A standard zoom is ideal for walkabout photography, and the compact Nikon 16-85mm
f/3.5-5.6G AF-S DX ED VR II weighs less than 500g, so is an ideal travel companion, and our best on test.
Despite its small, lightweight design, build quality feels great and luxuries include fast, deadly accurate ring-type ultrasonic autofocus, as well as a brilliant dual-mode optical stabiliser. It also has the biggest zoom range in the group. Most importantly, image quality is superb.
Which lens? Choose the best lens for your DSLR.
One thing the lens lacks is a relatively fast, constant maximum aperture of f/2.8. However, the f/2.8 lenses on test have less zoom range, lacking the telephoto reach of their slower rivals. By using the longer focal length of 85mm, you can still get a similarly tight depth of field at f/5.6.
And if you need faster shutter speeds, there's a lot to be said for increasing the ISO setting in current Nikon cameras (which deliver excellent image quality at high sensitivities) rather than having to use a larger f/2.8 aperture.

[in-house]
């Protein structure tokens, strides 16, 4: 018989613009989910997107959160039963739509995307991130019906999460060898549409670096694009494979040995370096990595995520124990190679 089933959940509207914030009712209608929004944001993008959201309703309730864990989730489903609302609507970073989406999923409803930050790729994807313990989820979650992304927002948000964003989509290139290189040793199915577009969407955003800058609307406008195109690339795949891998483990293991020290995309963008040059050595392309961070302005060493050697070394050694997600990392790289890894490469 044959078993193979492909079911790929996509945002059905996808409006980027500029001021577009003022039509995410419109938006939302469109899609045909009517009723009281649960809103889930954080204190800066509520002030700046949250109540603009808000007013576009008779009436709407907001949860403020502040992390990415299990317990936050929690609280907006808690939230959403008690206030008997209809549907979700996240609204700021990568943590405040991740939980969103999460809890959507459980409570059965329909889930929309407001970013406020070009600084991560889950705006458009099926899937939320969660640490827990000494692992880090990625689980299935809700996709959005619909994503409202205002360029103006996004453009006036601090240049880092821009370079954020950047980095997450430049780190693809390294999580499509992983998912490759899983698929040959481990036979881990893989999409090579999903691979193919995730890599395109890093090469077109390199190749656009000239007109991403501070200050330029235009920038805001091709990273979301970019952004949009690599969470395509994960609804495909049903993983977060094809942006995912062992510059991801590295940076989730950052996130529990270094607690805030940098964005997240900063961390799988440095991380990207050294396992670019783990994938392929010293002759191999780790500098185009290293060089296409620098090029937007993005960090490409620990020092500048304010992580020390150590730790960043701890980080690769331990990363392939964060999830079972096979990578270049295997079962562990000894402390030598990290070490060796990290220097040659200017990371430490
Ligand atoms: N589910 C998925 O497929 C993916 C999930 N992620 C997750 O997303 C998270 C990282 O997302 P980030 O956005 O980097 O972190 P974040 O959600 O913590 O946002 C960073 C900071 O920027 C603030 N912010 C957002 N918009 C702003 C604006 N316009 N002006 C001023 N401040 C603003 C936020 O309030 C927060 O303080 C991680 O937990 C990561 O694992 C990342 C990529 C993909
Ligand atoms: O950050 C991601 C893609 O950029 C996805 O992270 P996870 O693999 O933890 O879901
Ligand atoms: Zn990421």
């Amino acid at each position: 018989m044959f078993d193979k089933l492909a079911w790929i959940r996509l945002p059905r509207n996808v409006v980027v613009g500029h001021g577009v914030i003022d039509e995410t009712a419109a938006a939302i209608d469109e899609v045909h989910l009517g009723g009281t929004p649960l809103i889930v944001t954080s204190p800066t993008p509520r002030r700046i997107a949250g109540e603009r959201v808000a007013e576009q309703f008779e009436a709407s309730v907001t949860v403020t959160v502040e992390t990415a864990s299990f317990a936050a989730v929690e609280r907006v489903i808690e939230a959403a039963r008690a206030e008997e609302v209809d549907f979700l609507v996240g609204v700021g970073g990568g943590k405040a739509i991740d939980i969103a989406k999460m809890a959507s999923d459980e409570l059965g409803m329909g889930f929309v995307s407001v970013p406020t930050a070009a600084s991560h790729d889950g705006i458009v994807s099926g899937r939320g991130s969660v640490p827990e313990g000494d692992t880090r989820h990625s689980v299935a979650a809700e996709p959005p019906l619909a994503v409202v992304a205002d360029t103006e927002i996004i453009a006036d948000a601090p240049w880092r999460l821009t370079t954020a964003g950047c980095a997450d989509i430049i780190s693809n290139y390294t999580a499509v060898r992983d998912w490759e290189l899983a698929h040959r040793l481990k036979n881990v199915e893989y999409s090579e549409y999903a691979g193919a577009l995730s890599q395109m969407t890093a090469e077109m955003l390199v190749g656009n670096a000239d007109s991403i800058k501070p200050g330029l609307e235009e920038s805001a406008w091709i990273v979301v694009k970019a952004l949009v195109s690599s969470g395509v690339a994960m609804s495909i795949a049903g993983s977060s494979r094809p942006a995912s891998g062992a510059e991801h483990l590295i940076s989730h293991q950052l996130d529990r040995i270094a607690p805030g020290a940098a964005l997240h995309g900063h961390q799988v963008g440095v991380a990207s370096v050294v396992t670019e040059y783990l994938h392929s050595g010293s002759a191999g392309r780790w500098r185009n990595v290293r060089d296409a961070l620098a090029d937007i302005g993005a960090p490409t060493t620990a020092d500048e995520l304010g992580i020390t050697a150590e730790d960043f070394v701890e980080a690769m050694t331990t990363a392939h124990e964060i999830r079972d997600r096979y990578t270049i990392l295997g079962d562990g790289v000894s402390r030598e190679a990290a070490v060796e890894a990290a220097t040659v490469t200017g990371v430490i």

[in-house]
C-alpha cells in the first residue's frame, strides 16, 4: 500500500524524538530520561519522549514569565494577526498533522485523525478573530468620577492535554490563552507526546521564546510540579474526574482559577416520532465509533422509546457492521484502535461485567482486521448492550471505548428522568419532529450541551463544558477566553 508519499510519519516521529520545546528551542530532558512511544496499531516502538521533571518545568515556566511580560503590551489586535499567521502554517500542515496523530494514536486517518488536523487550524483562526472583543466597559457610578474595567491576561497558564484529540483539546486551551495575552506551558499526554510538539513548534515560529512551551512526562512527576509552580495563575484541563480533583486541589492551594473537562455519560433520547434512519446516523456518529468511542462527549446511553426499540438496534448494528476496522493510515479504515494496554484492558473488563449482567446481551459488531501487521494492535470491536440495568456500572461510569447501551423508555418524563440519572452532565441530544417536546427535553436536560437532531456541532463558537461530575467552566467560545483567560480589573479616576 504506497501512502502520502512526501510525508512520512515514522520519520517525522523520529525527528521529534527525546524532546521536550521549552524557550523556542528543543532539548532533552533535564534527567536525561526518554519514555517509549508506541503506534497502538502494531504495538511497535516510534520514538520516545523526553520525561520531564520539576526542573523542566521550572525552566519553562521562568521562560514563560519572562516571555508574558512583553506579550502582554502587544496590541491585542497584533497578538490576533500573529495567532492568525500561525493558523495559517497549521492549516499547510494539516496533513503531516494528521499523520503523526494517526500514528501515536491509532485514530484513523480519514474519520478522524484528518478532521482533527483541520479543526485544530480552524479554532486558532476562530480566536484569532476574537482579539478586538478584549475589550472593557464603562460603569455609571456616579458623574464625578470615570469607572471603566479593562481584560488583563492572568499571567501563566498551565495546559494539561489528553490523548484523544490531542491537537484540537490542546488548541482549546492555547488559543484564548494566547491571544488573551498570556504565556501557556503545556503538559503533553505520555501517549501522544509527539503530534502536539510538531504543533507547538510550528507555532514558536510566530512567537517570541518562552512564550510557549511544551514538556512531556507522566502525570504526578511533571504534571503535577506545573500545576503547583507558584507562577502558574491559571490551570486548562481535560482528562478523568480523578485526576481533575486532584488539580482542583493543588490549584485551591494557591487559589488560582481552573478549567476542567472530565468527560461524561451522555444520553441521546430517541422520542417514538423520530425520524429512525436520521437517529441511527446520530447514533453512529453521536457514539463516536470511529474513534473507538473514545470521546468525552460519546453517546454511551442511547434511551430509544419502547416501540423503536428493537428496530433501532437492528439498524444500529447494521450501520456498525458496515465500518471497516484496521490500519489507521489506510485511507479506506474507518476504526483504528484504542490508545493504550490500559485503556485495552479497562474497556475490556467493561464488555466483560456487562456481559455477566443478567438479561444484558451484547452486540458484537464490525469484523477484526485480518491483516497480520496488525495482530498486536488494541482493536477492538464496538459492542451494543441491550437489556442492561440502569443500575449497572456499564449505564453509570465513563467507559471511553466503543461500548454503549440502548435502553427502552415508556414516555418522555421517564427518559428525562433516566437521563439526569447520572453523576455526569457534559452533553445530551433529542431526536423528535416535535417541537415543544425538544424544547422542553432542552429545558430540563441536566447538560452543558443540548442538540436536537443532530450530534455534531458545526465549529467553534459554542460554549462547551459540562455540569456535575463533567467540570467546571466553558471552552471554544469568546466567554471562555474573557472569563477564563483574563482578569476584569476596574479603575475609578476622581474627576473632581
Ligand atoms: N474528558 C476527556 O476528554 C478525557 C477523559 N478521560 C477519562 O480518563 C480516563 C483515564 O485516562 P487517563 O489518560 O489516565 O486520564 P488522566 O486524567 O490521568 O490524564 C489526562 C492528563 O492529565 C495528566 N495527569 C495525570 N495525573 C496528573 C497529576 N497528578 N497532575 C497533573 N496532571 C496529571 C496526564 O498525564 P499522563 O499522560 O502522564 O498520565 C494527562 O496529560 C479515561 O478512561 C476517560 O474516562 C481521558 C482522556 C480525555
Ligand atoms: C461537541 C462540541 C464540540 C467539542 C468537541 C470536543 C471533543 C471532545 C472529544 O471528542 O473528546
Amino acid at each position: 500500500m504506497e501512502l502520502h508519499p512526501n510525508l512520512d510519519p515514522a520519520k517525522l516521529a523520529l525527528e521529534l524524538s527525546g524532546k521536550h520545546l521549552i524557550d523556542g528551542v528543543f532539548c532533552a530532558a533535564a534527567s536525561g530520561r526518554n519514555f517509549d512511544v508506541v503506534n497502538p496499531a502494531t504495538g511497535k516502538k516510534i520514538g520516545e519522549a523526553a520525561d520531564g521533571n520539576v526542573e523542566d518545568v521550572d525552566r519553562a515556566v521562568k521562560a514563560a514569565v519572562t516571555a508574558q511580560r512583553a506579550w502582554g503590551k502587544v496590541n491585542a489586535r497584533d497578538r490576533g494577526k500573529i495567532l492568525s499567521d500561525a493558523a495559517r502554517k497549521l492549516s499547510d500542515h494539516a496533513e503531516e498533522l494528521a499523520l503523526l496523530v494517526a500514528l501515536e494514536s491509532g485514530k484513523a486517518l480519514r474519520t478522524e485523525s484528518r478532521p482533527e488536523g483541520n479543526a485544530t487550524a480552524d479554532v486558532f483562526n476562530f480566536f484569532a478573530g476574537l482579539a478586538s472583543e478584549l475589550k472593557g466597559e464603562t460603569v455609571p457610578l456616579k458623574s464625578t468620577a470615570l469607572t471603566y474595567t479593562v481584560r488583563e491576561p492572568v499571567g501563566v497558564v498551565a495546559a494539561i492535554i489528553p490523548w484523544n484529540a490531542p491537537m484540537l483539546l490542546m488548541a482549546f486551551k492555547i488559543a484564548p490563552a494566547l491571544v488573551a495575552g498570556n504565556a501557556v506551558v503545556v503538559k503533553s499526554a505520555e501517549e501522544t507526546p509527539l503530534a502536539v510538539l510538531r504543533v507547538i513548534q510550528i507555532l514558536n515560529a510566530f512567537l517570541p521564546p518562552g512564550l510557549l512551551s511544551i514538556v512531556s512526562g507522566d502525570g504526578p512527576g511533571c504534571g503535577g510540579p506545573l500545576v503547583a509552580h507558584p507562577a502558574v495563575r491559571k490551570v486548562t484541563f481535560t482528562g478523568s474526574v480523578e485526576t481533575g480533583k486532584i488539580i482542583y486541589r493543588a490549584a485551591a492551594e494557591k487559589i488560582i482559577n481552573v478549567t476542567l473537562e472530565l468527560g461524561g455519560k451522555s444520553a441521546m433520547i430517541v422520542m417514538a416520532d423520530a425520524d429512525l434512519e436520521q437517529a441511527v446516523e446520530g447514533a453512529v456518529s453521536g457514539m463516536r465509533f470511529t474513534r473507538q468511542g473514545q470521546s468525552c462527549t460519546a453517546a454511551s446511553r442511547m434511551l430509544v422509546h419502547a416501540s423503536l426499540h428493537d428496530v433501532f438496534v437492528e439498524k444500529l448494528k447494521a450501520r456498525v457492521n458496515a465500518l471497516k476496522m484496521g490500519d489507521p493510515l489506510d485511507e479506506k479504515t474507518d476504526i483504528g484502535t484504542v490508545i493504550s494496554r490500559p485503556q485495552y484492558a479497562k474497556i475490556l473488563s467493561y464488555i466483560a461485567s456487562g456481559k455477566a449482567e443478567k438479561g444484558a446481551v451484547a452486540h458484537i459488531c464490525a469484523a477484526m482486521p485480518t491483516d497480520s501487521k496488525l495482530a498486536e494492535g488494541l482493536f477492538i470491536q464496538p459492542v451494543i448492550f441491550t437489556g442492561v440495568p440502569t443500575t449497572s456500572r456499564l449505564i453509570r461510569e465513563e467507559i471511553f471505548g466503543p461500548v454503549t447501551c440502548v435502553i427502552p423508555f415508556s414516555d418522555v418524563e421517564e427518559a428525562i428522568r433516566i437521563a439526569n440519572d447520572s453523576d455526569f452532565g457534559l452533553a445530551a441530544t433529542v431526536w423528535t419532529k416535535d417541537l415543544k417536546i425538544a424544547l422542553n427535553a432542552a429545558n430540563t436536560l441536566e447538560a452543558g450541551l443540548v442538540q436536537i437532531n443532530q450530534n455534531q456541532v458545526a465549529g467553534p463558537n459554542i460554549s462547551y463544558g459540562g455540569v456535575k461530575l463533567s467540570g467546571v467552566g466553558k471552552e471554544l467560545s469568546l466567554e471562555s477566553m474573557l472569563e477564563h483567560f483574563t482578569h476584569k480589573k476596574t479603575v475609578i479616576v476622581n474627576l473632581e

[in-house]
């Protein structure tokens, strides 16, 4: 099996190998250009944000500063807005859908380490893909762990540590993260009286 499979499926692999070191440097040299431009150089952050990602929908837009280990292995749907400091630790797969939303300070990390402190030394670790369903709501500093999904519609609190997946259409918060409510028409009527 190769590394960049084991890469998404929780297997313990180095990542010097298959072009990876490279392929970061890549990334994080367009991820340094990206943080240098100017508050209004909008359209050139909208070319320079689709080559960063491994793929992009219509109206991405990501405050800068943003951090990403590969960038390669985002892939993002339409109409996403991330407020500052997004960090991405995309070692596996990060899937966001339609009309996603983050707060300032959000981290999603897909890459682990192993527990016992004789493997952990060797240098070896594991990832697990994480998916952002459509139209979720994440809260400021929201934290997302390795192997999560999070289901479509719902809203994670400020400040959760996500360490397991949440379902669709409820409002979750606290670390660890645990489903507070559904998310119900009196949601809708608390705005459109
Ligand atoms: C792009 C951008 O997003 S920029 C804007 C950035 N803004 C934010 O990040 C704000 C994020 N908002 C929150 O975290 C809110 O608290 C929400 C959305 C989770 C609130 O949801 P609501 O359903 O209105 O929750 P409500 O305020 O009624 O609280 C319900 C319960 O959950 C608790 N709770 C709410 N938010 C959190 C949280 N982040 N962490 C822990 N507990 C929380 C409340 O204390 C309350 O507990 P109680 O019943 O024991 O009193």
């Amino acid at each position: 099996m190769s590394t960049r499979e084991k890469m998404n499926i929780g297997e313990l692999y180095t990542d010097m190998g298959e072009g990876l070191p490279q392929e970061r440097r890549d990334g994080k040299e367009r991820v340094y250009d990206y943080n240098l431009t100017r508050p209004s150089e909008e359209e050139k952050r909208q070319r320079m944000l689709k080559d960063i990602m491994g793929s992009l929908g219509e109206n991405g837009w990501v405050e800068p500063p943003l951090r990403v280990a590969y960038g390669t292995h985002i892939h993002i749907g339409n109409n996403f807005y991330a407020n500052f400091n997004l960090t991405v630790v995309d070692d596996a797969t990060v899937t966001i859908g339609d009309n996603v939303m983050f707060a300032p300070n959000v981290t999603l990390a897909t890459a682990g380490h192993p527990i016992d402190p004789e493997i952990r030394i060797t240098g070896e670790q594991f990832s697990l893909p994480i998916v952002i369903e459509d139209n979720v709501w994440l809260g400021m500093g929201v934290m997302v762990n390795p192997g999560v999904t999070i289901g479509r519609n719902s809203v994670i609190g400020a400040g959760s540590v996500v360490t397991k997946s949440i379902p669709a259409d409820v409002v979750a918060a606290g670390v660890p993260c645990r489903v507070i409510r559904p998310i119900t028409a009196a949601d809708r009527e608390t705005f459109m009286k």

The Nikon 16-85mm is fairly affordable, but if you want a DX-format lens on a tighter budget, the Sigma 17-70mm is great. We're not so impressed with the even cheaper Tamron 17-50mm. It lacks sharpness away from the frame centre and often seems to cause metering errors.
The best-value f/2.8 for DX cameras is the Sigma 17-50mm, with its four-stop stabiliser.
For FX cameras, there aren't any optically stabilised standard zooms, but the Sigma 24-70mm is the best buy. It costs less than half the price of the Nikon 24-70mm. The DX-format Nikon 17-55mm f/2.8 also lacks stabilisation. Unless you need bombproof build, the Nikon f/2.8 lenses are fairly poor value for money.
Best tripods and camera supports: 15 tested